Bluegrass, folk and country players usually prefer steel strings. Steel strings don't stretch as much, aren't as subjective to the humidity and temperature, and are generally louder and more cutting. This is important because the fiddle is playing acoustically and needs to be able to be heard above the other instruments when taking a break (lead). Since this type of music is generally played all over the place, indoors, outdoors, etc., steel strings are more suitable because you don't have to tune so much. Steel string players will generally have four fine tuners on the tailpiece because steel strings don't have a lot of stretch in them and the fine tuners are needed to get the strings in tune. Popular string choices are Super Sensitive Red Label on the low end, then Prim, Pirastro Chromcor and Wondertone. Some "cross-over" players like Helicore.

2. Bridge - In general, classical players don't play as many double-stops (two notes at a time) as fiddle players, so they prefer a more curved bridge. A curved bridge makes it easier to play one string at a time. This is also the preferred bridge shape for beginners, regardless of style. A flatter bridge makes playing double-stops much easier. I've seen some old time fiddlers' bridges that looked almost completely flat! Just a note on bridges: bridges are usually cut to the curvature of the fingerboard, then refined based on player's preference.

3. Tone - The classical violist is looking for a tone that will blend well with the other instruments; something that is slightly more mellow than what a fiddle player would be likely to choose. A fiddler is looking for an instrument that will be able to stand out in an acoustic jam session. Once again -- these are just generalities and everyone will be looking for their own particular desired tone and volume.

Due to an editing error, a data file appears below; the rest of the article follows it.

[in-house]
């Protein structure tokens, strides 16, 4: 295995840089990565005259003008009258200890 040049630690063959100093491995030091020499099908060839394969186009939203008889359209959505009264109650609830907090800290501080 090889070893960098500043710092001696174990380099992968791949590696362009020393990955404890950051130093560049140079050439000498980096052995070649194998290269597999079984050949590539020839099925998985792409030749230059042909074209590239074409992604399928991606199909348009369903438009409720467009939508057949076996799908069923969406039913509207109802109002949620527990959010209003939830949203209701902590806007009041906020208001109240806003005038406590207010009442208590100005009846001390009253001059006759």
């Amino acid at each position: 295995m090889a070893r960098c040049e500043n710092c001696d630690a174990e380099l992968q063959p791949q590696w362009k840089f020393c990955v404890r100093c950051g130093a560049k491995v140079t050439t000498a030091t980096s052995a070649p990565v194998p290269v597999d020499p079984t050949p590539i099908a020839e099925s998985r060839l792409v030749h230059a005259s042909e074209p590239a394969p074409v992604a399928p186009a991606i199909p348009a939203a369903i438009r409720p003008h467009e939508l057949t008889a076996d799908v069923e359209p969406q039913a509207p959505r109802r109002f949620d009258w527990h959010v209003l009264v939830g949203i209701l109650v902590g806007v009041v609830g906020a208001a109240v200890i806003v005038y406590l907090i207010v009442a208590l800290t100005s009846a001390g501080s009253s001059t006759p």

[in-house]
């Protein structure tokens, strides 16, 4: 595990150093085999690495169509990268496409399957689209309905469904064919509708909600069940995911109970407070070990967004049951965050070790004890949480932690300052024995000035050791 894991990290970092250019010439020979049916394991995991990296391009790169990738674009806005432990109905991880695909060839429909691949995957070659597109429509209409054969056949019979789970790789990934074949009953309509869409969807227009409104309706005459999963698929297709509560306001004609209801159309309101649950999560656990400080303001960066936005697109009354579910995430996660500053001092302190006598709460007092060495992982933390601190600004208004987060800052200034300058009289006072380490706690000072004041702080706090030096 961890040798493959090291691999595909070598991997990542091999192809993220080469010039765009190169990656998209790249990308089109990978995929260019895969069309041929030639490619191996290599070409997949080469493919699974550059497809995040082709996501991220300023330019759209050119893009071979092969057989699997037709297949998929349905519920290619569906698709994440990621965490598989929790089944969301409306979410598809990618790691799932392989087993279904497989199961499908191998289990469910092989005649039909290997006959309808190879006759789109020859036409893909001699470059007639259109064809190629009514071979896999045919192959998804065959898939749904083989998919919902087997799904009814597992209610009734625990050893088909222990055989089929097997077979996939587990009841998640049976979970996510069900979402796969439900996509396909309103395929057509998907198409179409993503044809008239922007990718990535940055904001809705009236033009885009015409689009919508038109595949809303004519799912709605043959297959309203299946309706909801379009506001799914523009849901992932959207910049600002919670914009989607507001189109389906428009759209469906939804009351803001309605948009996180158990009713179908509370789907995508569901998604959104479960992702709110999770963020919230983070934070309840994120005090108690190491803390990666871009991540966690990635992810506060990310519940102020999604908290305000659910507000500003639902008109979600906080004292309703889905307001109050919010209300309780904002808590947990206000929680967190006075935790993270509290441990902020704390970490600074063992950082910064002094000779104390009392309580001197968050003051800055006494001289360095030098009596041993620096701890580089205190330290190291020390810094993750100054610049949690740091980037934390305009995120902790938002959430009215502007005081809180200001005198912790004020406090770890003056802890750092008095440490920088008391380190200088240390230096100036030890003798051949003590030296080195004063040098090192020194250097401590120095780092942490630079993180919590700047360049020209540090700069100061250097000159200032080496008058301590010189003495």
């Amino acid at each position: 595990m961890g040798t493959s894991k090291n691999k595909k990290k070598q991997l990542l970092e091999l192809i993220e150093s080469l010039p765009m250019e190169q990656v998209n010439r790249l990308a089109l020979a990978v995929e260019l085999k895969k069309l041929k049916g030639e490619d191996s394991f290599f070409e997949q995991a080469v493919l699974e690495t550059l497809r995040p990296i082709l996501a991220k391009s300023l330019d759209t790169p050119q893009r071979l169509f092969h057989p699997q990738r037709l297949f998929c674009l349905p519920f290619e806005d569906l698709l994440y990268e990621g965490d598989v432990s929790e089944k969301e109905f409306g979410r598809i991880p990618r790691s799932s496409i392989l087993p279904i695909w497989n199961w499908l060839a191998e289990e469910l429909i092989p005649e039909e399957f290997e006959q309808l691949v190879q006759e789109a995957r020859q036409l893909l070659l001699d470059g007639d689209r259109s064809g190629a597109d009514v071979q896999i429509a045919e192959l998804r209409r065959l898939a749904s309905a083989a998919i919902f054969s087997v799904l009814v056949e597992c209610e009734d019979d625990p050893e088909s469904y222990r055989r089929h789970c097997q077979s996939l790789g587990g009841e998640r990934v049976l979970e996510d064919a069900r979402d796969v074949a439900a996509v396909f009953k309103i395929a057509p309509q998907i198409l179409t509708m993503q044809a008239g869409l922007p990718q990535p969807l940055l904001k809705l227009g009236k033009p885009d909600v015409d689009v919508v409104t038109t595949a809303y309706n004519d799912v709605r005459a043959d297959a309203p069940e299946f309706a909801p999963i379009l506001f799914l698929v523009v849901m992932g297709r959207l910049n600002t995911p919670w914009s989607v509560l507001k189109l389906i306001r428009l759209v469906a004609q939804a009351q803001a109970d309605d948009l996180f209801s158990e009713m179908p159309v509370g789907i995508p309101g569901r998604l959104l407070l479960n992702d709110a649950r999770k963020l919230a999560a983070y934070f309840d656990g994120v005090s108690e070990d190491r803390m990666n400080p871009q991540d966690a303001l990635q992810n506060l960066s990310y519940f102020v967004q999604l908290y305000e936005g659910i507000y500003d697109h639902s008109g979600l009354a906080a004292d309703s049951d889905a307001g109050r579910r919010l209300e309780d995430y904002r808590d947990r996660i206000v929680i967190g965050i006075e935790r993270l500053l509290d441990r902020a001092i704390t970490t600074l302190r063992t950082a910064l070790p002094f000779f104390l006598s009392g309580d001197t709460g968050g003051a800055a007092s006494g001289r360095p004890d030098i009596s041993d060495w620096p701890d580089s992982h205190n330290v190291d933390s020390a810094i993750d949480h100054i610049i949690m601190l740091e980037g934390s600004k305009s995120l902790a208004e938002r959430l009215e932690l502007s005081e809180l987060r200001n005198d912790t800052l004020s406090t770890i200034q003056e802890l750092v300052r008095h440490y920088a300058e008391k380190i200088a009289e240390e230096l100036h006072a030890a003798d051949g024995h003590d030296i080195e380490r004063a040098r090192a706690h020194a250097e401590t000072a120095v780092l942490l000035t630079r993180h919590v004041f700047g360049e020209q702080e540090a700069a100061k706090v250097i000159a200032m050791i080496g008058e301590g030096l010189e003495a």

4. Shoulder rests and Chinrest pads - I've noticed that all styles of players use shoulder rests about the same percentage-wise. Shoulder rests not only help hold the instrument, they also relieve neck tension, promote good left hand position (because you are not holding the instrument with your left hand so it is free), and helps to teach muscle memory to the right arm because the instrument will always be at the same angle, so the bow arm "learns" how high and what angle it needs to be to play each particular string.

I have noticed that classical players use chinrest pads far more frequently than fiddle players. At first, I could not figure this out, but after some discussions with a few other folks, we decided it is probably due to the fact that many orchestra pieces can be as long as 10 minutes or more, and the chinrest pad would be much more comfortable. Fiddle tunes generally do not last that long unless you are playing square dances, and most of the time the melody is passed off to other instruments so the fiddle player is not playing for 10 minutes solid.

Those are the major set-up differences that I can think of at this time. If I've missed something or you've got something else to say, feel free to comment.